Suicide bombing in a bar in eastern DR Congo


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Beni (DR Congo) (AFP) – A suicide bomber killed at least five people on Saturday in a crowded nightlife venue in the eastern Democratic Republic of Congo town of Beni, local officials reported.

“The suicide bomber, prevented by security from accessing the bar, crowded with customers, activated the bomb at the entrance,” said a statement from military officials who run the province of North Kivu.

Thirteen other people were being treated for their injuries in hospitals, the statement added, calling the death toll provisional. The statement blamed the attack on the Allied Democratic Forces (ADF), the deadliest militia active in the region.

Shortly after the explosion, Narcisse Muteba, the colonel who ran the city during the state of emergency in the east of the country, called on residents to return to their homes for their own safety.

Shortly after the attack, an AFP correspondent saw the remains of three bodies at the site of the explosion, the In Box restaurant. The remains of tables, chairs, bottles and glasses were scattered around the site of the explosion.

A source at the town hall told AFP that two children were among the dead, as well as two local officials.

More than thirty people were celebrating Christmas there when the bomb exploded, two witnesses told AFP.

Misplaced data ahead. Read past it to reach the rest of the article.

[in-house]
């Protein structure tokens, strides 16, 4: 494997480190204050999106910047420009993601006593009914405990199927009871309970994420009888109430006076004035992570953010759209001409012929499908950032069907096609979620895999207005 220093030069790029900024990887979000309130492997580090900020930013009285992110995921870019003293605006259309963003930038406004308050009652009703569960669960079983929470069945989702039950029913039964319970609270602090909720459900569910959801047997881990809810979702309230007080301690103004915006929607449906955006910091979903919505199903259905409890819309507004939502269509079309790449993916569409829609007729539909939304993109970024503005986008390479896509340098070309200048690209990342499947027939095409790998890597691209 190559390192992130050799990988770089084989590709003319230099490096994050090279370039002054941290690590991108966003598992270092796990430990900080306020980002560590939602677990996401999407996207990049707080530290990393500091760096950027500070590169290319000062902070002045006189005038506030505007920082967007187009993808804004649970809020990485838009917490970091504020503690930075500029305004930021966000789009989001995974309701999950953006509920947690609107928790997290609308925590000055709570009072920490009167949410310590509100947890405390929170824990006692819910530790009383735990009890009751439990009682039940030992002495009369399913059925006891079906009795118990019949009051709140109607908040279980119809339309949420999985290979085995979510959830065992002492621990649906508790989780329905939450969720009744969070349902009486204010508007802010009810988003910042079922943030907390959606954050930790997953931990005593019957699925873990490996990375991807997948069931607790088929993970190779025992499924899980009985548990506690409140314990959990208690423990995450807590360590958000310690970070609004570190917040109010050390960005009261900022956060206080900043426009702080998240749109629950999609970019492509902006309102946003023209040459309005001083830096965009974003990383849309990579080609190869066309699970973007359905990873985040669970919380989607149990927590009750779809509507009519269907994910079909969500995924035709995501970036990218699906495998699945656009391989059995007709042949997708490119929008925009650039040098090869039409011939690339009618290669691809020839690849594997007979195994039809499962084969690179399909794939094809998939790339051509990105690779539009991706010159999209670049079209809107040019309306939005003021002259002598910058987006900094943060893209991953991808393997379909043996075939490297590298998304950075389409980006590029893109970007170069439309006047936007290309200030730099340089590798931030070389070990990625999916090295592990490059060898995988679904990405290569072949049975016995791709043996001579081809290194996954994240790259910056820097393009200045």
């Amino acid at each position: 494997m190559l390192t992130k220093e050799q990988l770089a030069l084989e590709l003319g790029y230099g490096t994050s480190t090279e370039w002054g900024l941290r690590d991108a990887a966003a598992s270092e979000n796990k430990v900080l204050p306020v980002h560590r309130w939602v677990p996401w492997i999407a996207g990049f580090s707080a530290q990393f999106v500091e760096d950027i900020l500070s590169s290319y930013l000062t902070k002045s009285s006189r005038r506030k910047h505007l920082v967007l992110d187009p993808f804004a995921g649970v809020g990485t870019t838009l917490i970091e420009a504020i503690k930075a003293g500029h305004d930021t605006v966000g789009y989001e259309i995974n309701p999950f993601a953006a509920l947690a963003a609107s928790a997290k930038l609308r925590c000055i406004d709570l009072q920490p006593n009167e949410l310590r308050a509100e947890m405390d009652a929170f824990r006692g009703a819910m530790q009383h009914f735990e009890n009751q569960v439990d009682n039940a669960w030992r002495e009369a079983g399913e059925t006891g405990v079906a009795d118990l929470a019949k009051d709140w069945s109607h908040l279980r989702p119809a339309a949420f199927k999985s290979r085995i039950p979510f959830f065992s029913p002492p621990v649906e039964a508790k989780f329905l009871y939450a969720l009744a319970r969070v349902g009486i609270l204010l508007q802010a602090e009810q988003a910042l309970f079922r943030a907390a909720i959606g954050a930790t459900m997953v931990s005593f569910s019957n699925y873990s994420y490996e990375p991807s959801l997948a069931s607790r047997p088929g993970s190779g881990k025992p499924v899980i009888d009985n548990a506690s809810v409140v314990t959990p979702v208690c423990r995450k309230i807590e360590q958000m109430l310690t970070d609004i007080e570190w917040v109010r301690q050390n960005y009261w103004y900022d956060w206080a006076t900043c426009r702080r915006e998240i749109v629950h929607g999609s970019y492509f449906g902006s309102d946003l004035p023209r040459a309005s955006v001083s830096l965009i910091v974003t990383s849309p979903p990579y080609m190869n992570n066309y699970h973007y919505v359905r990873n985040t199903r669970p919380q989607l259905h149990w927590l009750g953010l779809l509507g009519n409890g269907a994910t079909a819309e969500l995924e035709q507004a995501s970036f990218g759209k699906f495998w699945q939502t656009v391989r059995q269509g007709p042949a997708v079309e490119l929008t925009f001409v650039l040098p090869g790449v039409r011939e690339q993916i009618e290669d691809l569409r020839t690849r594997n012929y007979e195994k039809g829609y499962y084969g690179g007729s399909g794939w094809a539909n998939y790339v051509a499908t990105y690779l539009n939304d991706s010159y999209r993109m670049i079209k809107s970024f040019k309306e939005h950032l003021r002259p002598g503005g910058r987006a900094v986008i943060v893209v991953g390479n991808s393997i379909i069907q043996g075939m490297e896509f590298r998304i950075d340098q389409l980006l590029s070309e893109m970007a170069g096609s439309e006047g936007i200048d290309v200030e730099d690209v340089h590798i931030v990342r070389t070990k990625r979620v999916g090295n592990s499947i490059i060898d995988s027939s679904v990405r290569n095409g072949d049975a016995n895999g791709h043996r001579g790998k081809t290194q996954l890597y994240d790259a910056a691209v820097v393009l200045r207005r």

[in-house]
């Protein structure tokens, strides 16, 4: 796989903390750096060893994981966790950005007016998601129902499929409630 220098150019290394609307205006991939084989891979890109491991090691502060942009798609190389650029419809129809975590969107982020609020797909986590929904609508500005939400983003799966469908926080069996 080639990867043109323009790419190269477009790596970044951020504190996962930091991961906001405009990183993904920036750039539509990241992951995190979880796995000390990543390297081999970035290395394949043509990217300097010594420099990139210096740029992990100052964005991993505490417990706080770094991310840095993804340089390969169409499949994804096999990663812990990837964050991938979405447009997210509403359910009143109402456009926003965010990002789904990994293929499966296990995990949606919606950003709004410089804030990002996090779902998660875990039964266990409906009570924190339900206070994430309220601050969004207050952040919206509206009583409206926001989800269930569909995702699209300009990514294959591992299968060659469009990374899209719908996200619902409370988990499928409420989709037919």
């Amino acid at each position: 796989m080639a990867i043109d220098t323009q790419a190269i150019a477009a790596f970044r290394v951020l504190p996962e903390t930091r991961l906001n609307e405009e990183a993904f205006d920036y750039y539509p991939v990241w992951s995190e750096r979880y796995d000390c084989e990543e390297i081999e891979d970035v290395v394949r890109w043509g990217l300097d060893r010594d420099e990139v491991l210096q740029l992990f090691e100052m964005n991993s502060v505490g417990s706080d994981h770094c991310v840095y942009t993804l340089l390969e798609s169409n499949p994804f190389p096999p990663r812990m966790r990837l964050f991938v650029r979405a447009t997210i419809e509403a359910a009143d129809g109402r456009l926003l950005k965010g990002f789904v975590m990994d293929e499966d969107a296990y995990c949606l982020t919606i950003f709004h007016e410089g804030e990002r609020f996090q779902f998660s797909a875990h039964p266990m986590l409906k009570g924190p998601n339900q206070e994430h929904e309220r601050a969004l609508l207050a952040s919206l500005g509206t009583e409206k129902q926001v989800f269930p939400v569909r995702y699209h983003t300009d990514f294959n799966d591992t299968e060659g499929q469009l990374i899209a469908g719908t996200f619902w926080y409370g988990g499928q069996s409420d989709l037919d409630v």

“I was sitting there,” local radio presenter Nicolas Ekila told AFP. “There was a motorbike parked there. Suddenly the motorbike took off, then there was a deafening noise.”

A police vehicle took the injured to a nearby medical center, which was immediately cordoned off.

Operations against ADF

On June 27 in Beni, the explosion of a homemade bomb in a Catholic church injured two women, the same day a man died when the bomb he was carrying exploded.

The day before, another device had exploded near a gas station without causing damage. The authorities blamed the attacks on the ADF.

Beni, in Ituri province, on the DRC’s eastern border with Uganda, has been the scene of regular clashes between the army and the ADF.

Ituri and the neighboring province of North Kivu have been under “state of siege” since May, an emergency measure which the army has taken effective control of but which has so far failed to stop the attacks armed militias.

On November 30, the DRC and Uganda launched a joint operation against the ADF in the east of the country in an attempt to quell bloody attacks by the ADF. Uganda has also blamed the group for a series of attacks on its territory.

The ADF was historically a Ugandan rebel coalition whose largest group included Muslims opposed to Ugandan President Yoweri Museveni.

But it established itself in eastern DRC in 1995, becoming the deadliest of dozens of illegal forces in the troubled region.

He has been blamed for the killings of thousands of civilians over the past decade in the DRC, as well as the bombings in the Ugandan capital Kampala.

The Islamic State group presents the ADF as its regional arm – the Islamic State of Central Africa Province, or ISCAP.

On March 11, the United States placed the ADF on its list of “terrorist groups” affiliated with ISIS jihadists.


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